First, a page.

Whisky Odyssey
Old-fashioned with a twist of the modern 

Rare lowland single malts: Inverleven en Rosebank

Well, at least one of them is rare. With the reopening of Rosebank Distillery in Falkirk it is almost as if the resurrection of the lowlands as a whisky region to be reckoned with has come full circle. It will still be some years until we can buy Rosebank again at the local retailer, and hopefully it will be made widely available. The current releases seem to be aimed at the collectors market rather than the whisky enthusiast, and I am sure resurrecting a distillery is a costly business indeed, so I cannot blame the owners. Would have been nice to have been thrown a bone. Instead, we revel in the bottlings of yesteryear.

When I just got into whisky drinking, the lowlands were truly the ugly duckling of the whisky spectrum. There was the rather unassuming releases by Auchentoshan and Glenkinchie, and Bladnoch was not hard to find, even though the distillery was most times silent. Rosebank and St. Magdalene had already been closed, but those single malts you could still easily find and afford. This is probably where my adoration for Rosebank began. I drank gallons of it, because a Dutch chain of stores always offered these clean and crisp Signatory bottlings, most times single casks or a vatting of two or three casks. Easy, every day drams. We taste one today.

More rare were the Ladyburn and Inverleven single malts (not to mention Kinclaith and Killyloch). The former a malt facility inside the Girvan grain distillery of William Grants & Sons, the latter located inside the Dumbarton factory. An interesting titbit about Inverleven is that the stills inside the building were painstakingly acquired by Bruichladdich, where one is now famed for making the Botanist Gin, while the other two stood in the harsh Islay weather for quite some years. Until the Irish Waterford Distillery snooped them up. It is all documented here, and we found this funny little video about it too. Interestingly, these stills look quite a bit like those at Kilkerran, which also originally came from a malt facility inside a grain distillery (Invergordon).

Inverleven 1986, bottled at 40 % abv as Licensed Bottling by Gordon & MacPhail

Makeup: Absolutely no information on this one. G&M hold several licenses for bottling whisky like this, for instance also Mortlach, Linkwood, Ardmore and Glentauchers.

General impressions: Incredibly fresh, all on grass and lemons, with the slightest waxy note that gives an interesting edge to this Inverleven. The longer you give this whisky in the glass, the more influences from an untended garden you get. I am also reminded of the honeyed chamomile tea that my wife enjoys. The taste is leaning towards a bitterness not from chocolate but from wood. During a visit to Scotland around 2007, I stayed in a rather dreadful hotel in Luss, on the shores of Loch Lomond.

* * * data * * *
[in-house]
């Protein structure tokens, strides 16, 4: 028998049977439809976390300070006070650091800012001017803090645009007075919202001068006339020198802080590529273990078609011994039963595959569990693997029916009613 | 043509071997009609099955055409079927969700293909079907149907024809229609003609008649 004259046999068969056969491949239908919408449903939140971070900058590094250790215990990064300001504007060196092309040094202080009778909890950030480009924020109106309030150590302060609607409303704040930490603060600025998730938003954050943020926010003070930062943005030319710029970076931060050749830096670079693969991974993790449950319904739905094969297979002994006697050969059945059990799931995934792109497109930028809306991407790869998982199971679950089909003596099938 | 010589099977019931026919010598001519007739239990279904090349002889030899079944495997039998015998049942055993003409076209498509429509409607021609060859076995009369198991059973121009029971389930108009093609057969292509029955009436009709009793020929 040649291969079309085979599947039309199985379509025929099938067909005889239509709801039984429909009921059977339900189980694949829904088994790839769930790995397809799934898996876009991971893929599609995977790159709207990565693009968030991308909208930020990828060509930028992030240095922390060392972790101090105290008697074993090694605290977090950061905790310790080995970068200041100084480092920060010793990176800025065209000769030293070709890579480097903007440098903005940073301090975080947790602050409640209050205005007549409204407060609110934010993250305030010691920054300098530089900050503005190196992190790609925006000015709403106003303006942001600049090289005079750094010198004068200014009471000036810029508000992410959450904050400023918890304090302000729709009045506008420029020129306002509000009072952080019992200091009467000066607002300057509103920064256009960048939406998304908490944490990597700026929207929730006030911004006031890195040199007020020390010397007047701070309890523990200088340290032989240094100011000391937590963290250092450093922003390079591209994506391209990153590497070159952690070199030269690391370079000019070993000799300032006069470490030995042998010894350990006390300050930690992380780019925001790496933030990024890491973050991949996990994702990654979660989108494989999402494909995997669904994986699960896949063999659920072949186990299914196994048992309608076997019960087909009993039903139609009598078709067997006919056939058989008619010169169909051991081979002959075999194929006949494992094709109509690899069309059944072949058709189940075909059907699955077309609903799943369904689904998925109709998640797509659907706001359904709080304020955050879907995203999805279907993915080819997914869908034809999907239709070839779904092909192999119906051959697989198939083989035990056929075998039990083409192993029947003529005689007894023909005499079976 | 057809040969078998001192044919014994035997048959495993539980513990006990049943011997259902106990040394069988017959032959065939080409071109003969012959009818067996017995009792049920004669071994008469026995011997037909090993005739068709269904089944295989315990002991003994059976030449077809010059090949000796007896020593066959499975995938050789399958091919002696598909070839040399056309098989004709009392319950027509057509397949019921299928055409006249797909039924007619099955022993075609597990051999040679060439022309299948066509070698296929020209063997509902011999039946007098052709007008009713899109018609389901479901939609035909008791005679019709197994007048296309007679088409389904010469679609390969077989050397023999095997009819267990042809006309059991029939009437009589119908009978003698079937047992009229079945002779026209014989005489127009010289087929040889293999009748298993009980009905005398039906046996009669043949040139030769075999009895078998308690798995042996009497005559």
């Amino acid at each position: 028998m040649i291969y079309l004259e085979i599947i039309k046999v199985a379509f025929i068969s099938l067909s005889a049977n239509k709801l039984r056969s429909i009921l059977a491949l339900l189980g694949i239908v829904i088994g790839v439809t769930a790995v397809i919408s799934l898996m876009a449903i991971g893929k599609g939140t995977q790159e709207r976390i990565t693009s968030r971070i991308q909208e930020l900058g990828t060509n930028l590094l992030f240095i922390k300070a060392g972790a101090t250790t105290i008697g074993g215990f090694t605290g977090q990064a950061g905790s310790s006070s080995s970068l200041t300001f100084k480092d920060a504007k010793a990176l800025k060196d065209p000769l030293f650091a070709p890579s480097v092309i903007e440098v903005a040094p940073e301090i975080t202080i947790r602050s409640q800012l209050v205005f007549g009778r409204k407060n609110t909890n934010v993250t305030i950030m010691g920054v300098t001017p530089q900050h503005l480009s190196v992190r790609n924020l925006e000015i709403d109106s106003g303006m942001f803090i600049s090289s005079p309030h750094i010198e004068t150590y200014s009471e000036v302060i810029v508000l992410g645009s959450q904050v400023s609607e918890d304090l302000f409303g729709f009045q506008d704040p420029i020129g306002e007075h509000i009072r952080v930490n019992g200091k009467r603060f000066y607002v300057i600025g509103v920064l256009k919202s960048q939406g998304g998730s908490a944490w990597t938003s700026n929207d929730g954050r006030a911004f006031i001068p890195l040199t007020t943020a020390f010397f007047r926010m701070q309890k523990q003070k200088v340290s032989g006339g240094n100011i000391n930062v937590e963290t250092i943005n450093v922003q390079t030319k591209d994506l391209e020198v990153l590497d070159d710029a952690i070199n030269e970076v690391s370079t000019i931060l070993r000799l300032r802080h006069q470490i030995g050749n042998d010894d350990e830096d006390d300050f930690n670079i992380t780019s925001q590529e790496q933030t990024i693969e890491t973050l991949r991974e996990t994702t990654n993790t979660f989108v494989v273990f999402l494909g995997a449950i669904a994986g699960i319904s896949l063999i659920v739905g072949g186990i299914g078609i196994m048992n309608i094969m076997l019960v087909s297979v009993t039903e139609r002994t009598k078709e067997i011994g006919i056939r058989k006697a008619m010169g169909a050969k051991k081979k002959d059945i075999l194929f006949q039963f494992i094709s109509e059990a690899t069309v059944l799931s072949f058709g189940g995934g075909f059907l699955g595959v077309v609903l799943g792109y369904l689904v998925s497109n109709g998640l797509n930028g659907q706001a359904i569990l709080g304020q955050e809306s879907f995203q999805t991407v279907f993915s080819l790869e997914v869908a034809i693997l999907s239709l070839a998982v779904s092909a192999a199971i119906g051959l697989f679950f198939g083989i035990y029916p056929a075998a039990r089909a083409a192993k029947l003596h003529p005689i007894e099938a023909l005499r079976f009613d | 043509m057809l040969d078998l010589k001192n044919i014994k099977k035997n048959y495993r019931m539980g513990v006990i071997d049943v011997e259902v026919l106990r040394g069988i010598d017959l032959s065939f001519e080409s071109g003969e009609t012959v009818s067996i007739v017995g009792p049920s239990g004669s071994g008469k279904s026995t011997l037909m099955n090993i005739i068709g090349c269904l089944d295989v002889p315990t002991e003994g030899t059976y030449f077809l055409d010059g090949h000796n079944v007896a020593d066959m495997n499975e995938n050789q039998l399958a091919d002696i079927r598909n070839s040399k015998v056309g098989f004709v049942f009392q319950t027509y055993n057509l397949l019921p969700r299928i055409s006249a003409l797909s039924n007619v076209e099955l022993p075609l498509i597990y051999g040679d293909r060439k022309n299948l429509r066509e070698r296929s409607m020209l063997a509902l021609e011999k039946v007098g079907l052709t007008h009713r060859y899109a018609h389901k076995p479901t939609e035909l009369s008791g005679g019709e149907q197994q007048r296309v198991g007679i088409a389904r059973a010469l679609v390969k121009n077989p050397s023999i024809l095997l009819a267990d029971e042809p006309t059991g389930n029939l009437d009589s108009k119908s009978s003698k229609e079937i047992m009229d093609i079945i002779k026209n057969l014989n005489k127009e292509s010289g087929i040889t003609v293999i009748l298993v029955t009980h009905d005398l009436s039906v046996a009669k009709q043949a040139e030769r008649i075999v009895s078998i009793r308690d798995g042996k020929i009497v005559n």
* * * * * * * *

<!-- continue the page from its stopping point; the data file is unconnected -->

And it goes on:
There they had this bottle of the shelves in the bar. I think that one mentioned it was bottled in the very early 2000s. Let’s say this is indeed around 15 years old. For such a light style, I think I would have preferred it a little younger. Still, with a nice, fruity finish with hints of white grapes, this is a very rewarding dram.

Conclusion: A true aperitive whisky. Nothing offensive about it, and rather refreshing.

Score: 83 points

Rosebank 1991, 14 years old, bottled at 43 % abv by Signatory Vintage

Makeup: Single cask # 4756 was bottled by Signatory in 35 cl bottles. Matured in bourbon cask. Distillation took place on 27 November 1991, bottled on 19 July 2006.

General impressions: Absolutely a relative to Inverleven, but so much more exuberant and alive. Grass, lemons, flowers and also this waxy note that I found in the Inverleven. Rosebank has such weight behind the liquid, which I attribute to the use of worm tubs. It adds complexity, even in such a simple, triple distilled dram as this one. The taste has this sour candy-like character, and sweetened malt vibes. The mouthfeel reveals that this is liquid with backbone, that can withstand any type of maturation. That makes these bourbon casks perhaps harder to like.

They stay close to the core product which is malted barley, and gives lots of oomph, even at just 43 % abv. Higher strength Rosebank were very industrial in style, which was fantastic if you ask me.

Conclusion: Rare and true lowlands single malt, which waxy notes and stamina. Even in this modest series it was a very decent buy for ‘just off the shelf’. I cannot be happier about Rosebank being back in the fold again.

86 points

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